Modular house builder announces appointment of Patrick Bergin
Ilke Homes has appointed the former chief executive of Crest Nicholson as its new chief financial officer.
Patrick Bergin hit the headlines when he left his chief executive position at Crest Nicholson in March 2019 after only a year in the role. This followed a profit warning in October 2018, in which the house builder downgraded its profit expectations following lower-than-expected sales.
Bergin had previously served as chief operating officer at the company for two years and before that as finance director and financial controller, serving more than nine years with the company in total.
Ilke said that Bergin had been instrumental in the 2013 stock market flotation of Crest Nicholson.
His appointment at the modular housebuilder follows the hiring of Stephen Stone, another former Crest Nicholson chief executive who was Bergin’s boss for most of his time at the company, to the board of Ilke Homes in March.
The confirmation of Bergin’s appointment comes days after Ilke announced its order book is now worth more than £200m following a £44m deal with wholly-owned for profit provider Resi Homes.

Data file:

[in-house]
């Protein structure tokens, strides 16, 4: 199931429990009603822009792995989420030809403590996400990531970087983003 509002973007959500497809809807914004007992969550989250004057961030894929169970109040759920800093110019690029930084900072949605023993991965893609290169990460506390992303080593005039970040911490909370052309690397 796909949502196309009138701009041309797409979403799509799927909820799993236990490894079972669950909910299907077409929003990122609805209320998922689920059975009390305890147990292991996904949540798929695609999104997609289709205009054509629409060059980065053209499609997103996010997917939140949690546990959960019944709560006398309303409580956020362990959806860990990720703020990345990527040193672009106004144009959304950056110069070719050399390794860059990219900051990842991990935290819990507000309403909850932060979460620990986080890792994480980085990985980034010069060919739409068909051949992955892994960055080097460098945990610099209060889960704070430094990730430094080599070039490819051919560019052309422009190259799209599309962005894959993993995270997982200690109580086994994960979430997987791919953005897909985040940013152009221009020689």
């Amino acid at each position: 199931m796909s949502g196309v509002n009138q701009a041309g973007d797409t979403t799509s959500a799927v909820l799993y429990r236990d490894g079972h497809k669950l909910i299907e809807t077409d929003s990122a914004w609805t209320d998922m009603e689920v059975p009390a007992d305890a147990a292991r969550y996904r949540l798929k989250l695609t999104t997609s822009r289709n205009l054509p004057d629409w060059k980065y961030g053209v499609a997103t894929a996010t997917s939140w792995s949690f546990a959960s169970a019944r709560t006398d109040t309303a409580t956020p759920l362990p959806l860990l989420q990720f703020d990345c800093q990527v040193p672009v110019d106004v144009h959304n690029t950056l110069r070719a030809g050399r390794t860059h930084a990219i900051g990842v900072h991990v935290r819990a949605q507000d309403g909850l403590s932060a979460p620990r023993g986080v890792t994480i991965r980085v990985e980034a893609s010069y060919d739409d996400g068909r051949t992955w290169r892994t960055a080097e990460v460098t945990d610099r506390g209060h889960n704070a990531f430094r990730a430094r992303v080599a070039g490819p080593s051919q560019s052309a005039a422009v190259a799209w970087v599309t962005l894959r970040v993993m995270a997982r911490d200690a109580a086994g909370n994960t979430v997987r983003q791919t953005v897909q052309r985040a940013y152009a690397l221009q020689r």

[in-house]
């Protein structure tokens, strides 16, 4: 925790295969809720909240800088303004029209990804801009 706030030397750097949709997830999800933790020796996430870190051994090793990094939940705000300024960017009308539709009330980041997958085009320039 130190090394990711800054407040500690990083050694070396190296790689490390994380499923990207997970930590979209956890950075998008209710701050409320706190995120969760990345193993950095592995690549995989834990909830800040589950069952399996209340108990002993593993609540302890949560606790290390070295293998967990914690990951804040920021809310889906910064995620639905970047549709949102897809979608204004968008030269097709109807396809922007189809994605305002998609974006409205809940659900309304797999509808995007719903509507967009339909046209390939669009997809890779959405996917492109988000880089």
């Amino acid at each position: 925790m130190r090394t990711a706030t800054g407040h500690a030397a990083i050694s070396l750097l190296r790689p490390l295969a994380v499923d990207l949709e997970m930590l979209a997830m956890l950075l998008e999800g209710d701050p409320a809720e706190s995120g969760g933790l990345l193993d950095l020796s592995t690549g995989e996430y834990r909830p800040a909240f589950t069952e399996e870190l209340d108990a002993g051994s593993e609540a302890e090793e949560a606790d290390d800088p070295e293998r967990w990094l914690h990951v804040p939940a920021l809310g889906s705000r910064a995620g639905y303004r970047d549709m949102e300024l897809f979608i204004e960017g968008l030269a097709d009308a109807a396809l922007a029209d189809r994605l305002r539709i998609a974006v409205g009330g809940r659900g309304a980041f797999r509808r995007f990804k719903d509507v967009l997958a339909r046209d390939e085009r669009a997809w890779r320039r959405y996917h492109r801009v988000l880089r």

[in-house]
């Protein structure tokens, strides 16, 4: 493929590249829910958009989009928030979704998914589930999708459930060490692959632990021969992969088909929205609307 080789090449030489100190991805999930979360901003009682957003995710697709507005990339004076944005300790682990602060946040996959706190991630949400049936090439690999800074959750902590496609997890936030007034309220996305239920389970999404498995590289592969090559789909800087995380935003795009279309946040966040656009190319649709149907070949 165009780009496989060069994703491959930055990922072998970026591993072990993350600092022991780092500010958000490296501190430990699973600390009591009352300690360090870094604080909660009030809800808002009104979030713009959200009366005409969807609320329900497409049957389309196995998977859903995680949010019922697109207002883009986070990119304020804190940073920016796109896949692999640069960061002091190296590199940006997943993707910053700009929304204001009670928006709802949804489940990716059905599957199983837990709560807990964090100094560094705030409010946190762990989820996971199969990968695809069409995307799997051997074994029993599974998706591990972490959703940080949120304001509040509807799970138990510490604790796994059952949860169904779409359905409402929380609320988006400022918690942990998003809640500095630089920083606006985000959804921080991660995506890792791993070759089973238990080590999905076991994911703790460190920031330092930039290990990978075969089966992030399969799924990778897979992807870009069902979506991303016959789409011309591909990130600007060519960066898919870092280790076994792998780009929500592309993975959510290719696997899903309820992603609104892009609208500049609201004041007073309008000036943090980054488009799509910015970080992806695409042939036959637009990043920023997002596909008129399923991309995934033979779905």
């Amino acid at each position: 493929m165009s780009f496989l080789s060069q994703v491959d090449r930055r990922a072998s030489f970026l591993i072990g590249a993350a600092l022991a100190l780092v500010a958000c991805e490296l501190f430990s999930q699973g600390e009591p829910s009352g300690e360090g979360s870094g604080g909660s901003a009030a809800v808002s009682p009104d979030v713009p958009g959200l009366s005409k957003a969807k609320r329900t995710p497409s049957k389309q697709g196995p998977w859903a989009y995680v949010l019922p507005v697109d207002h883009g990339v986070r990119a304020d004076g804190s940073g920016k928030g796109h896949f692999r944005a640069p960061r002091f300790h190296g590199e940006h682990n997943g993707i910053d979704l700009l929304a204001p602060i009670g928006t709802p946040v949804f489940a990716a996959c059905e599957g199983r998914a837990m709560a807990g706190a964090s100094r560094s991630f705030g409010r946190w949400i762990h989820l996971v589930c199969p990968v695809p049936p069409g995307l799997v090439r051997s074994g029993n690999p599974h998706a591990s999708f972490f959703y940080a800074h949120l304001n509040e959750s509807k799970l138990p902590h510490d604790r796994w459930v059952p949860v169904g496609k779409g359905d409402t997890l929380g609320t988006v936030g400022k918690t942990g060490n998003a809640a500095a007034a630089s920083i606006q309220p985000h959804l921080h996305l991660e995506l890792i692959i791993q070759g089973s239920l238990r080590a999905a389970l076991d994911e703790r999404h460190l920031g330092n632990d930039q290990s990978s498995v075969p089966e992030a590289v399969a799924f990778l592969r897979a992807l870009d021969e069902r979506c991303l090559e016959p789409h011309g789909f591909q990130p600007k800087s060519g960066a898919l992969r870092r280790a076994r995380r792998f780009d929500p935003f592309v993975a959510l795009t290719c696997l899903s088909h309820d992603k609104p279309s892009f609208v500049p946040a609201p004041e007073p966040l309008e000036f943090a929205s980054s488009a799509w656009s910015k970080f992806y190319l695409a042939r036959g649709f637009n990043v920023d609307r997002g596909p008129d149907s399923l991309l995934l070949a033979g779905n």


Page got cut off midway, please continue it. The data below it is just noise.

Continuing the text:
Ilke has been pursuing a “turnkey” offering, whereby the company acquires land, gains planning permission, manufactures the homes and develops the site. It says it has entered into 12 ‘package’ deals with customers, building a development-led pipeline of 2,500 homes since it was formed in 2017 through a joint venture between housebuilder Keepmoat and modular company Elliott.
The company has recently announced high-profile deals including a £100m joint venture with housing association Places for People in 2019 and in December 2020 a £31m deal for 227 homes with hedge fund Man Group.
Bergin, who has already started his role at the modular housebuilder, said: “To successfully transition to a net-zero economy by 2050, there requires a significant step change in the way the UK builds homes.
“Regulatory pressures, challenges to traditional models of delivery and the urgent need to decarbonise housing mean that there has never been a more crucial time for UK house building to innovate and adopt more modern methods of construction.”
Stephen Stone told Housing Today in March that Ilke, which is owned by private equity firms Sun Capital and TDR Capital, had no plans for its own stock market flotation.